THE MODERN MINT BLOG
Charles Dowding, from his book on Vegetable Gardening, on why he uses copper tools in the garden…
“My favourite tools are made of copper, or to be precise they are 95 per cent copper and 5 per cent tin … the metal is strong, not magnetic and does not rust. This is a keen advantage for trowels, hoes and spades where smooth, sharp blades make for effortless use, and there is no need for regular cleaning or oiling to protect the metal.
“Although the copper alloy is a little less hard than iron, and might suffer in soils with flint or large amounts of stone, the tools are designed to endure. I have found copper trowels last better than ones made of hard stainless steel, which often snap after a year or two, at a weak point near the handle.”
We met Charles Dowding at his own garden in Somerset last year – read about our excellent visit here.
His market garden produces a huge amount of vegetables and fruit for a local box scheme, all organically grown, incredibly tasty and really it is produced with very minimal input. His system is based around spending more time doing what is important – growing the vegetables, making sure the soil is undisturbed, rich, full of life, which then allows him to harvest the best vitamin filled crops.
But we love what he says above, in the quote from his book. The tools are designed to endure. It is simple, clear and brave – and it all comes from long experience using them.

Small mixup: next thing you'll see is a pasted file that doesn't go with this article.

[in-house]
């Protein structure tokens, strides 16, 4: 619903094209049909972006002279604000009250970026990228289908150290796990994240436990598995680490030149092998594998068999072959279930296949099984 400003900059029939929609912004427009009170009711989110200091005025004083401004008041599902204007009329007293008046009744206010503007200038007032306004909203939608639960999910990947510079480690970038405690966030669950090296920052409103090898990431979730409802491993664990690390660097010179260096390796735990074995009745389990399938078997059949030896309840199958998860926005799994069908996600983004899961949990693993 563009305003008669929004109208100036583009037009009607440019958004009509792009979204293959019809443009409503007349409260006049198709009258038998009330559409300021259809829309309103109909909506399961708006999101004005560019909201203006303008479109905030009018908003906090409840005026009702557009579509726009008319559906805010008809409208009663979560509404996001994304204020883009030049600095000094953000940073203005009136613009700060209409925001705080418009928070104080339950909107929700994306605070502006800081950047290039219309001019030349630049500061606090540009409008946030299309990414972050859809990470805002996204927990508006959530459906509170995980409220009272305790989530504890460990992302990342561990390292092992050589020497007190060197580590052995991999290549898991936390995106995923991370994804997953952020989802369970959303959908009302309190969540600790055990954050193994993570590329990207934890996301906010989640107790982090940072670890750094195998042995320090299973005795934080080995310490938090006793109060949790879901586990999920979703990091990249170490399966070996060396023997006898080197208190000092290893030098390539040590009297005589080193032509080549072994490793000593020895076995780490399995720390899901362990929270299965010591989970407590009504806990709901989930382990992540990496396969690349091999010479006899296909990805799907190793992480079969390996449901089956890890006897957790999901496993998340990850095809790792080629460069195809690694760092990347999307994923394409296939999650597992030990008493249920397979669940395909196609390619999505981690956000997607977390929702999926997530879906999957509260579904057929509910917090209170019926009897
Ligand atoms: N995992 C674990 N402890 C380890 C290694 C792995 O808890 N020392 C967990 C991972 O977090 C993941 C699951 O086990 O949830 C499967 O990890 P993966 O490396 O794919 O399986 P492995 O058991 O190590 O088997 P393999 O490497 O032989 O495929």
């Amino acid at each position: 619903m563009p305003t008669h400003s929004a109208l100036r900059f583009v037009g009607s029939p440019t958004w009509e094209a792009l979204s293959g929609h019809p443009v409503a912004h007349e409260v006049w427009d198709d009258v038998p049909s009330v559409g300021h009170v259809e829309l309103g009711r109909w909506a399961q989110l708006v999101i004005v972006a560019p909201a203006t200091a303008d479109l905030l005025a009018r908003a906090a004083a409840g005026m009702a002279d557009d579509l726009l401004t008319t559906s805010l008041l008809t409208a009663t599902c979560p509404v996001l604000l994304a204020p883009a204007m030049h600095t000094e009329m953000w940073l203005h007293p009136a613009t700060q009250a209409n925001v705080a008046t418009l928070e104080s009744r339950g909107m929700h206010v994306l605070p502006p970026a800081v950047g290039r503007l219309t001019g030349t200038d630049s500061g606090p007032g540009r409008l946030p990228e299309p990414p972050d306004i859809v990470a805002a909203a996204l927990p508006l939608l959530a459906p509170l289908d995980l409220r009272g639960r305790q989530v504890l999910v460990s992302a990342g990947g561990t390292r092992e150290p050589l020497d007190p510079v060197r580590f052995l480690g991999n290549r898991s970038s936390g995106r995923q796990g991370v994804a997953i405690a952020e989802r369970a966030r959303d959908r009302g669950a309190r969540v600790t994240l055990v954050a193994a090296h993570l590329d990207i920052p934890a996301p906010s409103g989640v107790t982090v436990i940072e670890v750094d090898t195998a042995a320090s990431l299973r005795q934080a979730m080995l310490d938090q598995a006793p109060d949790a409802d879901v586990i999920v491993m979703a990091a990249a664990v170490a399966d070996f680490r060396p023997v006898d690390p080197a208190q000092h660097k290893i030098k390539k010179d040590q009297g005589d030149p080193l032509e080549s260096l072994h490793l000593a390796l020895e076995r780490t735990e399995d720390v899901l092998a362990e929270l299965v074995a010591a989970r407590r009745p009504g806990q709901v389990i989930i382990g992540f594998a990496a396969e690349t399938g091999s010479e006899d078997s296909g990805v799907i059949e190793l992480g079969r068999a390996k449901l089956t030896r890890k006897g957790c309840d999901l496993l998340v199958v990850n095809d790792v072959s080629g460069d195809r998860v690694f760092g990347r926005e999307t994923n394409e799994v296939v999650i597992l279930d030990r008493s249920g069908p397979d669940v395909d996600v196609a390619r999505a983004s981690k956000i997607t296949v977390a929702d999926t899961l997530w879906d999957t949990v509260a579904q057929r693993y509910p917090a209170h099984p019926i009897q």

We get people ask us a lot of questions about the copper tools, about how good they are. We love them, use them regularly (alongside this Diggy Diggy Knife) and highly recommend them. But we are at pains to say to people that copper tools are not a magic bullet – you are not suddenly going to become an amazing gardener just by owning them! (Sorry to break it to you guys, but there are no magic bullets, or magic beans. But there are magic mushrooms. Perhaps that says something about the world…?)
If you are looking for great tools to use in the garden, you won’t go wrong with the copper tools. We say so. Charles Dowding says so.
But you do need to make sure you get outside and use them!
I recently wrote a piece for Topiarius magazine, the flagship publication of the European Boxwood & Topiary Society – of which Modern Mint is both a member and big supporter. Check out the EBTS here. They frequently run courses and talks too, so worth keeping an eye on. Below is the piece I wrote about the tools I use when making topiary and pruning trees…. Darren’s Piece In Topiarius Magazine I use Okatsune Secateurs, which I started pruning with when working on a large orchard in Hampshire. My Felco’s were too difficult to open with cold hands, but the chunky …
Just inc are you are free in the following dates in June, you can visit my mentor Charlotte Molesworth’s topiary garden… Check out the dates the garden is open here. And you can of course join both Charlotte and I for a topiary workshop in the garden in July, as well as September. Hope to see you there!
The Nunki weeder has been talked about by Jane Perrone in the newspaper (the Guardian, if you are interested. At the weekend.) She said this about our lovely weeding tool… “Getting on top of annual weeds such as hairy bittercress and speedwell can be tedious. The Nunki weeder has a curved blade that allows for precision work around plants….” There you go – a weeder for precision work, not an avocado destoner as someone once said to me. Take a closer look at the Nunki weeder now.